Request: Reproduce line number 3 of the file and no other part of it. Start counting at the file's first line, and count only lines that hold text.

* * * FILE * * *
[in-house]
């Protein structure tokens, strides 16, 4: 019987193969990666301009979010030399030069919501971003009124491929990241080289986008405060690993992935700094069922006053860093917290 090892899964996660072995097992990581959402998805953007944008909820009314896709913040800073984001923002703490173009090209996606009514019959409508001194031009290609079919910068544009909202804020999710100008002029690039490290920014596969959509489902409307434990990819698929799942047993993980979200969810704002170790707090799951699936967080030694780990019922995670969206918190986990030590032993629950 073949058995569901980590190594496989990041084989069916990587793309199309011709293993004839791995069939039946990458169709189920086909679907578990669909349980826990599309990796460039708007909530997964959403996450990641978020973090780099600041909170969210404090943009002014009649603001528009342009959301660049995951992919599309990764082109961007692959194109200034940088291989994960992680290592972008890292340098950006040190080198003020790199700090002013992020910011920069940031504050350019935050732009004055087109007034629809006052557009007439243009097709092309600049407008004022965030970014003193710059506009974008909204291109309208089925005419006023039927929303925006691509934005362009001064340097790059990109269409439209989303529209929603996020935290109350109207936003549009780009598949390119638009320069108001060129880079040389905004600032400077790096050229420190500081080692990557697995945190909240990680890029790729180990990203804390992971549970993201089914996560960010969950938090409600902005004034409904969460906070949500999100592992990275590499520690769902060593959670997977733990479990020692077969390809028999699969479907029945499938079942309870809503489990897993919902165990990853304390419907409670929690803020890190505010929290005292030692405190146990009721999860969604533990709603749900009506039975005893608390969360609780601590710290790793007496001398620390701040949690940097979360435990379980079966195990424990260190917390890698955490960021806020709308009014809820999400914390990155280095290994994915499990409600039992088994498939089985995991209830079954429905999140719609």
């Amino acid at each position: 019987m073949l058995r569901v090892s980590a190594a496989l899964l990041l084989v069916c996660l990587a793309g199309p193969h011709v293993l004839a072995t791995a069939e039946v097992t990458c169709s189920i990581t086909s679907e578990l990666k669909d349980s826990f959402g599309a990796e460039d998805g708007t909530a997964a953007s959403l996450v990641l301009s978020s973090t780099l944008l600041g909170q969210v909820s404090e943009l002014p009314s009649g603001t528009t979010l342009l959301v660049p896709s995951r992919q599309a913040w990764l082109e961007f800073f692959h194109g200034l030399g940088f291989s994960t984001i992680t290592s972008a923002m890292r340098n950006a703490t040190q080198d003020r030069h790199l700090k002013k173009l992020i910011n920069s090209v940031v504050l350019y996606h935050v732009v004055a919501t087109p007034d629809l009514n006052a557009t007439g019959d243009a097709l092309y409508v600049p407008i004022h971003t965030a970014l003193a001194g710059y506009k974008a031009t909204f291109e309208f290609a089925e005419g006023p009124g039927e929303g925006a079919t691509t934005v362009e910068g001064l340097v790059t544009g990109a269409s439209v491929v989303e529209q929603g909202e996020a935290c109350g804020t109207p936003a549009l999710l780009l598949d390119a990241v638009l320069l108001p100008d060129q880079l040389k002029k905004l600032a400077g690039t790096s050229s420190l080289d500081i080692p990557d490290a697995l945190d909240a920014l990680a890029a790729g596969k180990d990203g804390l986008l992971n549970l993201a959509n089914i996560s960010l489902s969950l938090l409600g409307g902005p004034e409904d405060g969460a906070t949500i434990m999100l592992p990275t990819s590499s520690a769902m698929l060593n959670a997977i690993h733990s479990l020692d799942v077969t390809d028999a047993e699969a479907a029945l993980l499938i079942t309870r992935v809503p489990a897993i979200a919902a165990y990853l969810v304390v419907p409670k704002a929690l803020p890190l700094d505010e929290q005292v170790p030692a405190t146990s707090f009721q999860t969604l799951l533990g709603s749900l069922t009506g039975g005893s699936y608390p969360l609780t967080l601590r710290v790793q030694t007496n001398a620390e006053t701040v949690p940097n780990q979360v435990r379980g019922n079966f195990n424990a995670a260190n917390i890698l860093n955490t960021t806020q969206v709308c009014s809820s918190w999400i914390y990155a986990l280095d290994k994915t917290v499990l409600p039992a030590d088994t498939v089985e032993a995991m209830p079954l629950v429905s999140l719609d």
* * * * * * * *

């Amino acid at each position: 019987m073949l058995r569901v090892s980590a190594a496989l899964l990041l084989v069916c996660l990587a793309g199309p193969h011709v293993l004839a072995t791995a069939e039946v097992t990458c169709s189920i990581t086909s679907e578990l990666k669909d349980s826990f959402g599309a990796e460039d998805g708007t909530a997964a953007s959403l996450v990641l301009s978020s973090t780099l944008l600041g909170q969210v909820s404090e943009l002014p009314s009649g603001t528009t979010l342009l959301v660049p896709s995951r992919q599309a913040w990764l082109e961007f800073f692959h194109g200034l030399g940088f291989s994960t984001i992680t290592s972008a923002m890292r340098n950006a703490t040190q080198d003020r030069h790199l700090k002013k173009l992020i910011n920069s090209v940031v504050l350019y996606h935050v732009v004055a919501t087109p007034d629809l009514n006052a557009t007439g019959d243009a097709l092309y409508v600049p407008i004022h971003t965030a970014l003193a001194g710059y506009k974008a031009t909204f291109e309208f290609a089925e005419g006023p009124g039927e929303g925006a079919t691509t934005v362009e910068g001064l340097v790059t544009g990109a269409s439209v491929v989303e529209q929603g909202e996020a935290c109350g804020t109207p936003a549009l999710l780009l598949d390119a990241v638009l320069l108001p100008d060129q880079l040389k002029k905004l600032a400077g690039t790096s050229s420190l080289d500081i080692p990557d490290a697995l945190d909240a920014l990680a890029a790729g596969k180990d990203g804390l986008l992971n549970l993201a959509n089914i996560s960010l489902s969950l938090l409600g409307g902005p004034e409904d405060g969460a906070t949500i434990m999100l592992p990275t990819s590499s520690a769902m698929l060593n959670a997977i690993h733990s479990l020692d799942v077969t390809d028999a047993e699969a479907a029945l993980l499938i079942t309870r992935v809503p489990a897993i979200a919902a165990y990853l969810v304390v419907p409670k704002a929690l803020p890190l700094d505010e929290q005292v170790p030692a405190t146990s707090f009721q999860t969604l799951l533990g709603s749900l069922t009506g039975g005893s699936y608390p969360l609780t967080l601590r710290v790793q030694t007496n001398a620390e006053t701040v949690p940097n780990q979360v435990r379980g019922n079966f195990n424990a995670a260190n917390i890698l860093n955490t960021t806020q969206v709308c009014s809820s918190w999400i914390y990155a986990l280095d290994k994915t917290v499990l409600p039992a030590d088994t498939v089985e032993a995991m209830p079954l629950v429905s999140l719609d």